Rosie Hospital

Cambridge, United Kingdom

Rosie Hospital

Cambridge, United Kingdom
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Dilworth M.R.,Maternal and Fetal Health Research Group | Kusinski L.C.,Maternal and Fetal Health Research Group | Cowley E.,Maternal and Fetal Health Research Group | Ward B.S.,University of Manchester | And 5 more authors.
Proceedings of the National Academy of Sciences of the United States of America | Year: 2010

Evidence is emerging that the ability of the placenta to supply nutrients to the developing fetus adapts according to fetal demand. To examine this adaptation further, we tested the hypothesis that placental maternofetal transport of calcium adapts according to fetal calcium requirements.We used a mouse model of fetal growth restriction, the placental-specific Igf2 knockout (P0) mouse, shown previously to transiently adapt placental System-A aminoacid transporter activity relative to fetal growth. Fetal and placental weights in P0 mice were reduced when compared with WT at both embryonic day 17 (E17) and E19. Ionized calcium concentration [Ca 2+] was significantly lower in P0 fetal blood compared with both WT and maternal blood at E17 and E19, reflecting a reversal of the fetomaternal [Ca 2+] gradient. Fetal calcium content was reduced in P0 mice at E17 but not at E19. Unidirectional maternofetal calcium clearance ( CaK mf) was not different between WTand P0 at E17 but increased in P0 at E19. Expression of the intracellular calcium-binding protein calbindin-D9K, previously shown to be rate-limiting for calcium transport, was increased in P0 relative to WT placentas between E17 and E19. These data show an increased placental transport of calcium from E17 to E19 in P0 compared to WT.We suggest that this is an adaptation in response to the reduced fetal calcium accumulation earlier in gestation and speculate that the ability of the placenta to adapt its supply capacity according to fetal demand may stretch across other essential nutrients.


Dunselman G.A.J.,Maastricht University | Vermeulen N.,European Society of Human Reproduction and Embryology | Becker C.,University of Oxford | Calhaz-Jorge C.,University of Lisbon | And 10 more authors.
Human Reproduction | Year: 2014

STUDY QUESTIONWhat is the optimal management of women with endometriosis based on the best available evidence in the literature?SUMMARY ANSWERUsing the structured methodology of the Manual for ESHRE Guideline Development, 83 recommendations were formulated that answered the 22 key questions on optimal management of women with endometriosis.WHAT IS KNOWN ALREADYThe European Society of Human Reproduction and Embryology (ESHRE) guideline for the diagnosis and treatment of endometriosis (2005) has been a reference point for best clinical care in endometriosis for years, but this guideline was in need of updating.STUDY DESIGN, SIZE, DURATIONThis guideline was produced by a group of experts in the field using the methodology of the Manual for ESHRE Guideline Development, including a thorough systematic search of the literature, quality assessment of the included papers up to January 2012 and consensus within the guideline group on all recommendations. To ensure input from women with endometriosis, a patient representative was part of the guideline development group. In addition, patient and additional clinical input was collected during the scoping and review phase of the guideline.PARTICIPANTS/MATERIALS, SETTING, METHODSNA.MAIN RESULTS AND THE ROLE OF CHANCEThe guideline provides 83 recommendations on diagnosis of endometriosis and on the treatment of endometriosis-associated pain and infertility, on the management of women in whom the disease is found incidentally (without pain or infertility), on prevention of recurrence of disease and/or painful symptoms, on treatment of menopausal symptoms in patients with a history of endometriosis and on the possible association of endometriosis and malignancy.LIMITATIONS, REASONS FOR CAUTIONWe identified several areas in care of women with endometriosis for which robust evidence is lacking. These areas were addressed by formulating good practice points (GPP), based on the expert opinion of the guideline group members.WIDER IMPLICATIONS OF THE FINDINGSSince 32 out of the 83 recommendations for the management of women with endometriosis could not be based on high level evidence and therefore were GPP, the guideline group formulated research recommendations to guide future research with the aim of increasing the body of evidence. © 2014 The Author.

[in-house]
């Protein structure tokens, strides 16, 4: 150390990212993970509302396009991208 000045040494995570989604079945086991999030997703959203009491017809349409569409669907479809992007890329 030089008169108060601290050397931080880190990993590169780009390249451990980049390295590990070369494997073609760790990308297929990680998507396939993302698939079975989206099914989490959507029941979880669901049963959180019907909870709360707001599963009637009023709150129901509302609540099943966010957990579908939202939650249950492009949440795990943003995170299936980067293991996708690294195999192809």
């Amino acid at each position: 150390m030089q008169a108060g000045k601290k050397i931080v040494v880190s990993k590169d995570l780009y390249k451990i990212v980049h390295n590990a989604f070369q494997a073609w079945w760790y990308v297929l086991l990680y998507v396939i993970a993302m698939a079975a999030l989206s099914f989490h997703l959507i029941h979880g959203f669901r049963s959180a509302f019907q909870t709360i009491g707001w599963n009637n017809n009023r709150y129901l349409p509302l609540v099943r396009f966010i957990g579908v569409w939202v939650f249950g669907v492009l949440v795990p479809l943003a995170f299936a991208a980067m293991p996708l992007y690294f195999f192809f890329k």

Durrington H.J.,University of Cambridge | Firth H.V.,Addenbrookes Hospital | Patient C.,Rosie Hospital | Belham M.,Addenbrookes Hospital | And 4 more authors.
American Journal of Medical Genetics, Part A | Year: 2013

Capillary malformation-arteriovenous malformation (CM-AVM) is a newly recognized clinical entity caused by mutation of the RASA1 gene, which encodes p120-RasGAP. Here we describe, for the first time, a patient with CM-AVM presenting during the late stages of pregnancy with pulmonary "capillary level" microvascular shunt, worsening cutaneous capillary malformations, and gross fluid overload. Sequencing revealed a novel mutation of the RASA1 gene involving a frameshift mutation in the RASGAP domain of RASA1. This report extends our current genetic and clinical understanding of CM-AVM. © 2013 Wiley Periodicals, Inc.


Everett T.R.,Rosie Hospital | Wilkinson I.B.,University of Cambridge | Lees C.C.,Rosie Hospital
Journal of Maternal-Fetal and Neonatal Medicine | Year: 2012